A Questioner doesn’t like the implications of God knowing the future

Questions about God, the Bible and the Christian culture

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Question: I was reading Got Questions Ministries answer to "Does God know the future," and I find it puzzling. If God really does know the future, then he would know that mankind would fall, that he would have to destroy his creation in the Flood and that humanity would have a long history of godlessness, horror, murder and physical misery.

I think Christians might be wrong about creation: I think God was experimenting. An omnipotent and omniscient God could have created a perfect universe. But since he didn’t, why wouldn’t this be experimentation?

Answer: Greetings friend. Thank you for asking such a philosophically probing question. I’m with you, by the way. We shouldn’t let God off the hook. The world I see is not one I think I would have created if I were an omnipotent and omniscient being.

Fortunately, God did not leave it to me to create the universe, and that’s part of my answer to your question. But the most important part of my answer is so basic that we cannot not start there. You see, even God cannot violate logic. (More generally, he cannot do anything contrary to his nature.) So, if he were to act illogically, that would make his actions arbitrary and his essence non-true… and I doubt many believers would accept that as their picture of God.

However, this limits the types of worlds God can create. “World A” and “World non-A” cannot exist in the same place and at the same time… but that’s what you are proposing. Here’s why that won’t work.

God created the universe for his own glory (Psalm 19:1; Isaiah 43:7)… yet he put us in charge of the earth! (Genesis 1:28). But we are free beings — beings who can do whatever we want including rebelling against God. The world you are proposing has these two elements, but to arrive at perfection — or at least to a state of non-experimentation — you’ve added predetermination into the mix. Such a world cannot exist; predetermined outcomes are not compatible with human free will.

Here’s the issue: without true human freedom, the worship of God cannot exist. If we were somehow forced to worship God… say, by God making it so we would love him no matter what… that would not be love… and our worship wouldn’t be worship. Why not? When it comes to humans, only free moral agents can worship.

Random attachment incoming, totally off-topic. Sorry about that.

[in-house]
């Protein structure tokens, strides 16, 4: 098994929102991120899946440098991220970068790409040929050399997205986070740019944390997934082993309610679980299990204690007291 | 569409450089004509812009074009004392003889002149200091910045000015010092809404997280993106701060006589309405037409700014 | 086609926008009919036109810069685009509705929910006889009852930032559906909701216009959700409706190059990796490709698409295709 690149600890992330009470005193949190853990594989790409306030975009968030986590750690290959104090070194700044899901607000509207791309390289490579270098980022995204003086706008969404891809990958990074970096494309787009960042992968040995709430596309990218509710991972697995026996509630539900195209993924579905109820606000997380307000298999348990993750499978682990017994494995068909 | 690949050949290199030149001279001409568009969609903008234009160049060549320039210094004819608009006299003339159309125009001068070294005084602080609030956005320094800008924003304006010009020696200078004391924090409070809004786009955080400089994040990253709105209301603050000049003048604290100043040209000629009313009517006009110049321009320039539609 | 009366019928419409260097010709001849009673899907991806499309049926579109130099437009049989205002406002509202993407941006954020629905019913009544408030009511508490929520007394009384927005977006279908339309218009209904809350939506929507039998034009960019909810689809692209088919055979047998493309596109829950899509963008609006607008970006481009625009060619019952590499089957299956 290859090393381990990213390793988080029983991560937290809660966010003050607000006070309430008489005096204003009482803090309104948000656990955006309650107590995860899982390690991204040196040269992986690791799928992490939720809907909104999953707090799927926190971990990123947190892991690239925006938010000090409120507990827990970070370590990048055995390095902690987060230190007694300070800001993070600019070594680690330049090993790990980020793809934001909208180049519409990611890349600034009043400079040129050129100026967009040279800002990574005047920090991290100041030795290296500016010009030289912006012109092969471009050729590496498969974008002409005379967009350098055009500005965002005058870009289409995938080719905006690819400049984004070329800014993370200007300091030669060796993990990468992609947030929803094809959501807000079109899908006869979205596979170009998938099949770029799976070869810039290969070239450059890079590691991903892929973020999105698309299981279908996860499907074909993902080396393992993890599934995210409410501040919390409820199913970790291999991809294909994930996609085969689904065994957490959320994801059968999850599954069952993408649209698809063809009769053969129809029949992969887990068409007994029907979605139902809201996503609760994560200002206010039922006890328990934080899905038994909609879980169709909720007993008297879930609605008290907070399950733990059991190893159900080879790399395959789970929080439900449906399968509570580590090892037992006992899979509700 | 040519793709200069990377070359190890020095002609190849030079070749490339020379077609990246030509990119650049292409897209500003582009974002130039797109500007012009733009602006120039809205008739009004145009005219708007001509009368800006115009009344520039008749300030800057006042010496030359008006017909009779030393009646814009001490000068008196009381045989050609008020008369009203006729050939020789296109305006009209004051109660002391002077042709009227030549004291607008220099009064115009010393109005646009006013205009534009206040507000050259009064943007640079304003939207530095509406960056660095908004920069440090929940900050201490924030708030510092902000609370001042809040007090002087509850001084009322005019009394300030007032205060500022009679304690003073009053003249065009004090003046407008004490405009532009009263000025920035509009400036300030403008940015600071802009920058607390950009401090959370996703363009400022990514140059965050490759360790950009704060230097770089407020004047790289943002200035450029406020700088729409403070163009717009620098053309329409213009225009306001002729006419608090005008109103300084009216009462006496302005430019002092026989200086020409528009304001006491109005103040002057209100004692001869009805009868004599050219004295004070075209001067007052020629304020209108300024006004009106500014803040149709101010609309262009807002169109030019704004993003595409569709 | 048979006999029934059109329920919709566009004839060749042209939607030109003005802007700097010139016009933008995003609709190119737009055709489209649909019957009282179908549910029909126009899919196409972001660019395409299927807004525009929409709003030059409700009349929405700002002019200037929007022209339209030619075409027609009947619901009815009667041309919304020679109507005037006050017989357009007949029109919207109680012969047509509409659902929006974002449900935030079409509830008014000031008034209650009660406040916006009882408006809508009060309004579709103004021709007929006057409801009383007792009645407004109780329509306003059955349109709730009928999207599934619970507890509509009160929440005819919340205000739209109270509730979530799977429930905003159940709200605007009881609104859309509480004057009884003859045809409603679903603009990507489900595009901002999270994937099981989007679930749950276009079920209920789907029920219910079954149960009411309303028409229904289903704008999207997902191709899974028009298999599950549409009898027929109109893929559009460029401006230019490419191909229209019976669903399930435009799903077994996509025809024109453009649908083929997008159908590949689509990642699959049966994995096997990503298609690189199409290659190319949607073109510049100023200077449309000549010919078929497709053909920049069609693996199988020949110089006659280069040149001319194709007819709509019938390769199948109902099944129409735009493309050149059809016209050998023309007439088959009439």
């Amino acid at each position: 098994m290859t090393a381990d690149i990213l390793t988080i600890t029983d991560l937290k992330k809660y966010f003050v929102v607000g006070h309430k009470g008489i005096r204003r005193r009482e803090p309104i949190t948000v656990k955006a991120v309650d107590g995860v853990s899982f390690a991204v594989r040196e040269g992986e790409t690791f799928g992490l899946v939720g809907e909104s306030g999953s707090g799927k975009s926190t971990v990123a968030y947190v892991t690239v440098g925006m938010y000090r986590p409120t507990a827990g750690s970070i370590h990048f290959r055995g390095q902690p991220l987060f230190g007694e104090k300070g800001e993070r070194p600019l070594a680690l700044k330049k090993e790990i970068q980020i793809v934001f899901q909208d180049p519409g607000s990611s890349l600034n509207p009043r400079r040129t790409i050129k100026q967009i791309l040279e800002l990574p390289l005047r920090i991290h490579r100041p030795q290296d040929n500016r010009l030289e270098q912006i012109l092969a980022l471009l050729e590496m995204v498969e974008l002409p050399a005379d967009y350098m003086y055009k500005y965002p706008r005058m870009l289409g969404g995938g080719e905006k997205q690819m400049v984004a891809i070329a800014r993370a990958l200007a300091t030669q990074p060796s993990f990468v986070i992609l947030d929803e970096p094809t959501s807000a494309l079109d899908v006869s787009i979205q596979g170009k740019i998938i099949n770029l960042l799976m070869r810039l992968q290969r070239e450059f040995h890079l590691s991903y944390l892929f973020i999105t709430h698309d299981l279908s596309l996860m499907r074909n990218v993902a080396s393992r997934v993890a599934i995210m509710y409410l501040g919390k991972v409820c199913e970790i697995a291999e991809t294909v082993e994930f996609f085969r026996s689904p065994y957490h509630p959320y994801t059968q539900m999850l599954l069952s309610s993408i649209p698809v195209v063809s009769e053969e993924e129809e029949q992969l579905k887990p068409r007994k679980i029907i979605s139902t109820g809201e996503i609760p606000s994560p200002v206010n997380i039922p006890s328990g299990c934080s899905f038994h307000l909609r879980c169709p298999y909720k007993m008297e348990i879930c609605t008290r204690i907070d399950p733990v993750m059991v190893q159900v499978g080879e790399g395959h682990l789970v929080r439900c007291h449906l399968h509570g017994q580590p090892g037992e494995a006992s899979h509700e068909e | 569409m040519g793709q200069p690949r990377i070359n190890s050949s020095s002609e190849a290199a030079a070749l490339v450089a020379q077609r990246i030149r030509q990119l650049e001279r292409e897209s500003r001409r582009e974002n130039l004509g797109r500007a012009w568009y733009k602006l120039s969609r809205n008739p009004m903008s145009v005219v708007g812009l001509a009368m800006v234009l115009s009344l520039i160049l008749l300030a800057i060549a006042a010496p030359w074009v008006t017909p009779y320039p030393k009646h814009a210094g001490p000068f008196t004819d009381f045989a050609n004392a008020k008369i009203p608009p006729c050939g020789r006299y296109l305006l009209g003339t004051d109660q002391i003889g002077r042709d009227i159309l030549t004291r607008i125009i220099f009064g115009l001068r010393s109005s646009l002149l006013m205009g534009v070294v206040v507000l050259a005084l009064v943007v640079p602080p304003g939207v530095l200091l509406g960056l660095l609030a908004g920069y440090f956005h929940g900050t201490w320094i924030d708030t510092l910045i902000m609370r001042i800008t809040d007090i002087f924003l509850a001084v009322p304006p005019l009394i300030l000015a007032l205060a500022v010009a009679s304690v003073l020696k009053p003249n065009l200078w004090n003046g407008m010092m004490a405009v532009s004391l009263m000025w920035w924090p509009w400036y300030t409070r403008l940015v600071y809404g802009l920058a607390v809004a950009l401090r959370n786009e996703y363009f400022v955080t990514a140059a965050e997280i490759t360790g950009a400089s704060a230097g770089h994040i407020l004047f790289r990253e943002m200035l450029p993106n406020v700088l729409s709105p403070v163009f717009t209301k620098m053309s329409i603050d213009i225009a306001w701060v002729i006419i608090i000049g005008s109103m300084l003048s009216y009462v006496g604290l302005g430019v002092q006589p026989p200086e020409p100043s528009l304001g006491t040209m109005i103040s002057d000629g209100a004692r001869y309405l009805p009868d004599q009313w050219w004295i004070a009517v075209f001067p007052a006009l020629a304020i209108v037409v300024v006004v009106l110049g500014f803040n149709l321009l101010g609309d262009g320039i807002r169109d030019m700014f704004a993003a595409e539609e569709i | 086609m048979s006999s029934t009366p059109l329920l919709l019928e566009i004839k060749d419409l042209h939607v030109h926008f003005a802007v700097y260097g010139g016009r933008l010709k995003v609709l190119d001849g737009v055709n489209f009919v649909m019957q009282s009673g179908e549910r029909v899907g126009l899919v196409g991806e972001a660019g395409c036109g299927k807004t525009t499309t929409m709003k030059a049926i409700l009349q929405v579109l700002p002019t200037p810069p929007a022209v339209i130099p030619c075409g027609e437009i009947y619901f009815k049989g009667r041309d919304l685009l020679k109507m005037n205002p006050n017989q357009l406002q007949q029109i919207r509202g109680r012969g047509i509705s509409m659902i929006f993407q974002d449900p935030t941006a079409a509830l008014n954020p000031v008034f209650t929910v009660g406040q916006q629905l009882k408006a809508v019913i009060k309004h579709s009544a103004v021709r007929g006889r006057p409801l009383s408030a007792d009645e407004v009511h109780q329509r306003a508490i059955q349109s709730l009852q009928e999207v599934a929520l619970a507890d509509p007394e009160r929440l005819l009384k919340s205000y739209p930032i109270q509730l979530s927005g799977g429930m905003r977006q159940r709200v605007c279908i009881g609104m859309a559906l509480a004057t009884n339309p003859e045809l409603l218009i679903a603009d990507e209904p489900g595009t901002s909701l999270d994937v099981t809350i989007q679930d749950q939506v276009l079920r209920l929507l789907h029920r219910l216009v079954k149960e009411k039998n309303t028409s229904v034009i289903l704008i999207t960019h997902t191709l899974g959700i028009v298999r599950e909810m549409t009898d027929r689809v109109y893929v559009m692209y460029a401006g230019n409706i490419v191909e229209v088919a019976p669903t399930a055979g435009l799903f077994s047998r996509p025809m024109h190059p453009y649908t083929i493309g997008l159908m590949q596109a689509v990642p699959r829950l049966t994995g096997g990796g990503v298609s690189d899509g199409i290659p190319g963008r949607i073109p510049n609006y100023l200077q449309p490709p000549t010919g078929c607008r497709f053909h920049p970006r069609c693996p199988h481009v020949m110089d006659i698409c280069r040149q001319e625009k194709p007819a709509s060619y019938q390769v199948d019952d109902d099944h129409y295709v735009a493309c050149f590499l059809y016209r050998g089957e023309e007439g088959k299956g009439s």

As to your question, a world that can be messed up by humans will be messed up by humans, and a world that cannot be messed up by humans cannot contain human freedom. So, what are the implications?

In the world you are proposing — one where people were predetermined to make a perfect world — the “humans” might feel that they are making their own decisions, but that would not be true; they’d only be meat-puppets. Such beings would have more in common with fire hydrants than with the beings we currently are... and we are the ones making a mess of the place. But “mess” is the price of admission for truly free people — and God knows that.

You see, it was “free agents” — people with “libertarian free will” — that drove humanity to the flood. God did not do this. I agree with you that God “saw it coming” — and that he could have stopped it! But the fact that he was willing to wipe out all of humanity (save eight) because of their sin shows that he respects our free will.

This is our experience now, too. Don’t you “feel” like you can do anything you want at any time? Don’t you wake up every day feeling the potential of your agency? Being free to obey God or ignore him is a necessary condition of humanity. If we cannot “choose” to love God, then the thing we are doing is not love, the service we are doing is not service... the worship we are doing is not worship, etc.

You are probably familiar with the movie The Matrix where most of the world’s population had no idea that they were plugged into a motherboard and that the lives they felt they were experiencing were just illusory. (The idea for the movie was not new; it came from an old philosophical discussion that we might be brains in a vat. Interestingly, there is no way we can “prove” that we are not brains in a vat… but we don’t stop life because of that.)